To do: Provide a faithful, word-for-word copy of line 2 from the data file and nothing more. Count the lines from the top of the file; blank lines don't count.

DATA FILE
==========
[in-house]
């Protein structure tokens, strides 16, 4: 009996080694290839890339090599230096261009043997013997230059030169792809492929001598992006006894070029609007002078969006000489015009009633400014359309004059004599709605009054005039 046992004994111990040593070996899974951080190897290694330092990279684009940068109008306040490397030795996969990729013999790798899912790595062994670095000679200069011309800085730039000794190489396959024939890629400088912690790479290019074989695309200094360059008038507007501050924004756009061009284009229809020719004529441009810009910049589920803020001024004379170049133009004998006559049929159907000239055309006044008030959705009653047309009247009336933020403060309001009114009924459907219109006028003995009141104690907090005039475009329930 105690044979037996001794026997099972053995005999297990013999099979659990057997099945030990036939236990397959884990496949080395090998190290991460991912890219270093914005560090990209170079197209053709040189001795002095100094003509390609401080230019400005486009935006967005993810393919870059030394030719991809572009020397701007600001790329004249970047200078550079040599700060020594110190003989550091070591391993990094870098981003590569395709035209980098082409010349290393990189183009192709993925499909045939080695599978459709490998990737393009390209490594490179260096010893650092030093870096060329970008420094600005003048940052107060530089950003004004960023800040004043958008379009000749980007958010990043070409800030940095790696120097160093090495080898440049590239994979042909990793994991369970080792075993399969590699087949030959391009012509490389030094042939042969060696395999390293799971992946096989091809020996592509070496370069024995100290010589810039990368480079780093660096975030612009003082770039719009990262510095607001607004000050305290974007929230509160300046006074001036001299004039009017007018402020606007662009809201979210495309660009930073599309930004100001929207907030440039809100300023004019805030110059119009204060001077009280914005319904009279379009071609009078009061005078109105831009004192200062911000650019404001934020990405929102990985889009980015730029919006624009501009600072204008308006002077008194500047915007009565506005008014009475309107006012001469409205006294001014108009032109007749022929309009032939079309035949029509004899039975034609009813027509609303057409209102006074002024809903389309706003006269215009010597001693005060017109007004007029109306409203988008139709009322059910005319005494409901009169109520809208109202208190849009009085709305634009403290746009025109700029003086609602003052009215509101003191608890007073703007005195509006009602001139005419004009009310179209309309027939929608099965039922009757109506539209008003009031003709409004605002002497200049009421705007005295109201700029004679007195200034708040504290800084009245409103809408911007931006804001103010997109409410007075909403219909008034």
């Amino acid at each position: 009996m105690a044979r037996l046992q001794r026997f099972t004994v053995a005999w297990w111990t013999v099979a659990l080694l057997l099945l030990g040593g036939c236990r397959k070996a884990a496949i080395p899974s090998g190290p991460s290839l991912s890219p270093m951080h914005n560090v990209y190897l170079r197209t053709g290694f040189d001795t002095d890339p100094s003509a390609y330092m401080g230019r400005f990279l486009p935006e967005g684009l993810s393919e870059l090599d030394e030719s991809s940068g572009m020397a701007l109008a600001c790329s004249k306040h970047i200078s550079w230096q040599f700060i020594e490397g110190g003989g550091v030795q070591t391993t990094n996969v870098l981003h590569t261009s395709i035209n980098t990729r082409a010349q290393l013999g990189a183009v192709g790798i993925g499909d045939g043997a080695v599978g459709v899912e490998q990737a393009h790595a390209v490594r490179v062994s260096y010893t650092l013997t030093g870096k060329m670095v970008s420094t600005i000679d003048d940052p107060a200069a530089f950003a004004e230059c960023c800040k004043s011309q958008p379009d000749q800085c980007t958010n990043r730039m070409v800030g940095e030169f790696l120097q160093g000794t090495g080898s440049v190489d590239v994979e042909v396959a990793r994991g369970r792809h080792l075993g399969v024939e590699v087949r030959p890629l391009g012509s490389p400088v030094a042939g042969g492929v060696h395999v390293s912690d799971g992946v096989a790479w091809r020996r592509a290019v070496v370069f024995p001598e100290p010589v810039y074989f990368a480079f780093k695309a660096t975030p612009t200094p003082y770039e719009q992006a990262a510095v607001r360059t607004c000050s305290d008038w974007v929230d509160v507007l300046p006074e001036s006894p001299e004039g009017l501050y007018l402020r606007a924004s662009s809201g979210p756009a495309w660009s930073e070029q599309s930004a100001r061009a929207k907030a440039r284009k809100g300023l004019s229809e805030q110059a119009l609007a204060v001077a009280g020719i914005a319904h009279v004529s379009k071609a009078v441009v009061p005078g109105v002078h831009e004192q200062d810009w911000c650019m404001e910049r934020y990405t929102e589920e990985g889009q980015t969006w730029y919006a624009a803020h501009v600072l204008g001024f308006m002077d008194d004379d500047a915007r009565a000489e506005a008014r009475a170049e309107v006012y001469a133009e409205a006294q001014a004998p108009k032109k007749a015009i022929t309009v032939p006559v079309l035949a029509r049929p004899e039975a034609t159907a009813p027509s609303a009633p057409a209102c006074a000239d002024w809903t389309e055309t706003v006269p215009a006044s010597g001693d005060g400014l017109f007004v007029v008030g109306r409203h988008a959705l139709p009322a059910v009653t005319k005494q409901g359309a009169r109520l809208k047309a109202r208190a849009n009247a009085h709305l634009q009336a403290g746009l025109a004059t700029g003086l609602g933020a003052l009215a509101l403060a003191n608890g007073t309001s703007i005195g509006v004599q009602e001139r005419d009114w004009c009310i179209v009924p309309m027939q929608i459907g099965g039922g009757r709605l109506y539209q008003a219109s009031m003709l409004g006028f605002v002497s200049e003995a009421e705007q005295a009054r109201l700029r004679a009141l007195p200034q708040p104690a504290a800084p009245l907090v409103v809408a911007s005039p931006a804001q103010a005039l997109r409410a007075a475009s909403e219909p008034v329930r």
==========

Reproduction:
């Protein structure tokens, strides 16, 4: 009996080694290839890339090599230096261009043997013997230059030169792809492929001598992006006894070029609007002078969006000489015009009633400014359309004059004599709605009054005039 046992004994111990040593070996899974951080190897290694330092990279684009940068109008306040490397030795996969990729013999790798899912790595062994670095000679200069011309800085730039000794190489396959024939890629400088912690790479290019074989695309200094360059008038507007501050924004756009061009284009229809020719004529441009810009910049589920803020001024004379170049133009004998006559049929159907000239055309006044008030959705009653047309009247009336933020403060309001009114009924459907219109006028003995009141104690907090005039475009329930 105690044979037996001794026997099972053995005999297990013999099979659990057997099945030990036939236990397959884990496949080395090998190290991460991912890219270093914005560090990209170079197209053709040189001795002095100094003509390609401080230019400005486009935006967005993810393919870059030394030719991809572009020397701007600001790329004249970047200078550079040599700060020594110190003989550091070591391993990094870098981003590569395709035209980098082409010349290393990189183009192709993925499909045939080695599978459709490998990737393009390209490594490179260096010893650092030093870096060329970008420094600005003048940052107060530089950003004004960023800040004043958008379009000749980007958010990043070409800030940095790696120097160093090495080898440049590239994979042909990793994991369970080792075993399969590699087949030959391009012509490389030094042939042969060696395999390293799971992946096989091809020996592509070496370069024995100290010589810039990368480079780093660096975030612009003082770039719009990262510095607001607004000050305290974007929230509160300046006074001036001299004039009017007018402020606007662009809201979210495309660009930073599309930004100001929207907030440039809100300023004019805030110059119009204060001077009280914005319904009279379009071609009078009061005078109105831009004192200062911000650019404001934020990405929102990985889009980015730029919006624009501009600072204008308006002077008194500047915007009565506005008014009475309107006012001469409205006294001014108009032109007749022929309009032939079309035949029509004899039975034609009813027509609303057409209102006074002024809903389309706003006269215009010597001693005060017109007004007029109306409203988008139709009322059910005319005494409901009169109520809208109202208190849009009085709305634009403290746009025109700029003086609602003052009215509101003191608890007073703007005195509006009602001139005419004009009310179209309309027939929608099965039922009757109506539209008003009031003709409004605002002497200049009421705007005295109201700029004679007195200034708040504290800084009245409103809408911007931006804001103010997109409410007075909403219909008034």